The term iatrogenic anemia describes anemia resulting from repeated blood collection for diagnostic testing. It most commonly affects hospitalized patients, particularly the very young or critically ill. Iatrogenic anemia can adversely affect a person's recovery, and may have serious consequences for those with heart or lung disease. Health care professionals can help prevent this condition by avoiding excessive blood sampling and taking the smallest blood samples possible for laboratory tests.
How Iatrogenic Anemia Occurs
Iatrogenic anemia -- also known as nosocomial anemia, investigational anemia or hospital-acquired anemia -- results from blood loss that occurs from collecting samples for laboratory testing. According to an article published in the June 2005 issue of "Journal of General Internal Medicine," blood sample collection is associated with declining levels of hemoglobin, the oxygen-carrying protein in red blood cells, and red blood cells, both of which may contribute to the development of anemia.
Incidence and Consequences
Although data regarding the incidence and prevalence of iatrogenic anemia are somewhat lacking, Mayo Medical Laboratories notes this type of anemia is not uncommon. It most frequently affects seriously ill hospitalized patients who require frequent blood tests and infants with small blood volumes. Iatrogenic anemia may result in significant illness or death in patients with diseases of the cardiovascular system.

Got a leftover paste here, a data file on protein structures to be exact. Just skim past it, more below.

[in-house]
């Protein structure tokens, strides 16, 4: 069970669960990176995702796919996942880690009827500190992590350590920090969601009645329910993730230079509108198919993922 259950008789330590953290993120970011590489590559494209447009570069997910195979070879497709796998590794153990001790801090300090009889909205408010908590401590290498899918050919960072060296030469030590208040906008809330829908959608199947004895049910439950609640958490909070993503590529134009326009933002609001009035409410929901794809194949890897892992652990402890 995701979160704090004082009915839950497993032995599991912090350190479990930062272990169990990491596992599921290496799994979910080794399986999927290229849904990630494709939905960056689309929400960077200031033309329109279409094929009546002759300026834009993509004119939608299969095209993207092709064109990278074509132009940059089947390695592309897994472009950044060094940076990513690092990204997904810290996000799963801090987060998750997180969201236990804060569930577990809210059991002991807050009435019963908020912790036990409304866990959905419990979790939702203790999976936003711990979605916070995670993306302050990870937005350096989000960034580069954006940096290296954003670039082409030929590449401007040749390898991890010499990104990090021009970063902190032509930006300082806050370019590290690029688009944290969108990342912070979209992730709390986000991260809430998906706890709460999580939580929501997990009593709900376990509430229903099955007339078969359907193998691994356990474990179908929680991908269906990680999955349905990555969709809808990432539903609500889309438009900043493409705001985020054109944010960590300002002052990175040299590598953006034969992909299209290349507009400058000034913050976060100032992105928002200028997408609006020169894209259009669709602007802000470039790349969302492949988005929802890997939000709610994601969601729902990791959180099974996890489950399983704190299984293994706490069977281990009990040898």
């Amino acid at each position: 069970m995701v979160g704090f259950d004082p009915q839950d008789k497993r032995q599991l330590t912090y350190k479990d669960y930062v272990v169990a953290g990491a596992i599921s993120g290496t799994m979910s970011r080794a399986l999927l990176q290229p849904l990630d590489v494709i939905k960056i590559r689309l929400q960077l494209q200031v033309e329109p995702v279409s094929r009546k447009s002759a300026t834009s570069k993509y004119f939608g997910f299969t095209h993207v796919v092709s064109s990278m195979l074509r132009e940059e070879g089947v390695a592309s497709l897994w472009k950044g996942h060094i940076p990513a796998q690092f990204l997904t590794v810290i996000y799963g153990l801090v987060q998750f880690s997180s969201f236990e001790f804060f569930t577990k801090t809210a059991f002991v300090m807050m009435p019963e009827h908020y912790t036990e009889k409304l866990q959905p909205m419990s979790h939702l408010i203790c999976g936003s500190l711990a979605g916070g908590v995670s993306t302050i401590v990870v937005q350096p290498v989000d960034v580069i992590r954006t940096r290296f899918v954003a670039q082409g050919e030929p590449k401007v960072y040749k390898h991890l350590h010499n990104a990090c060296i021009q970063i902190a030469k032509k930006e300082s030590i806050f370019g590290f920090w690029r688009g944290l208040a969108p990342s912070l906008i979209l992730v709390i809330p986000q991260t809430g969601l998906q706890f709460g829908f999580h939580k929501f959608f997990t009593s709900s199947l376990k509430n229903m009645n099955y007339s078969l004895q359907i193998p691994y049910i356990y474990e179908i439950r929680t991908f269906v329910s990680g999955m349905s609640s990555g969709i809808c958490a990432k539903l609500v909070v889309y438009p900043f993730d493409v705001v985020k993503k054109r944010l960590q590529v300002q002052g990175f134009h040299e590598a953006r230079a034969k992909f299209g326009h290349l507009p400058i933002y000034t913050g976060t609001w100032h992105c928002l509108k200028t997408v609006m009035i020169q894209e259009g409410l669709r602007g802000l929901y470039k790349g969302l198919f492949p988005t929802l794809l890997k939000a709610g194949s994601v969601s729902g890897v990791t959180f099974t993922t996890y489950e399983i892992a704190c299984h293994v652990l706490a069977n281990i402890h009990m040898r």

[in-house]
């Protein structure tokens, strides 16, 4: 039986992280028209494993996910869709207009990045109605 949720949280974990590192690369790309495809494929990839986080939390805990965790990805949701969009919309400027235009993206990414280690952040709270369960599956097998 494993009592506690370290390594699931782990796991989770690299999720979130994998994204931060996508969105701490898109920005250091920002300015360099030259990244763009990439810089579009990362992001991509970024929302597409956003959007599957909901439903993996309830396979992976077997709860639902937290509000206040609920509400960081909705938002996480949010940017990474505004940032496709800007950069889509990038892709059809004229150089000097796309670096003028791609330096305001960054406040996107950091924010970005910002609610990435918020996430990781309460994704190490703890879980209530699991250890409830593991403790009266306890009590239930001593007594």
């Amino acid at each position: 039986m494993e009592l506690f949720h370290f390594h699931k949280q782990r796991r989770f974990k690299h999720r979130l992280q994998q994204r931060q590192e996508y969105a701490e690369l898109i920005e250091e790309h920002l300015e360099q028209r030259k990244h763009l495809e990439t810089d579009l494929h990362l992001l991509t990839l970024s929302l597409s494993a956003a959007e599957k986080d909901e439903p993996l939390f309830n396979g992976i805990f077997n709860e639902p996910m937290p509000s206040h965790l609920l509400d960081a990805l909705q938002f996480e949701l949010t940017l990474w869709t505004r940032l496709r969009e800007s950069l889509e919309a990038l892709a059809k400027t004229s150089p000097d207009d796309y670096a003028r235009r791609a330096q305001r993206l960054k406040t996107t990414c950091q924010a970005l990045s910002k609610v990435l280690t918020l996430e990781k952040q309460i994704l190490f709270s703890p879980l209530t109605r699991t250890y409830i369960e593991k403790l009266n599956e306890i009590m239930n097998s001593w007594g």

Iatrogenic anemia leads to iron deficiency. Because iron is needed to transport oxygen to tissues, iatrogenic anemia may cause symptoms associated with lack of oxygen. Examples include shortness of breath, chest pain, fatigue, dizziness and an irregular heart beat. Additional symptoms may include a pounding or whooshing sensation in the ears, pale or yellow skin, and cold hands or feet, notes the American Society of Hematology.
An article published in the "European Heart Journal" in September 2007 notes the key to preventing iatrogenic anemia is blood conservation. This may be achieved by avoiding taking blood samples from a patient unless absolutely necessary, collecting only the minimum volume required to perform a particular diagnostic test, reducing the frequency of blood sampling and using small blood volume containers. An article published in "Journal of General Internal Medicine" in June 2005 adds that educating doctors and nurses about the potential risk of iatrogenic anemia may also help prevent this condition.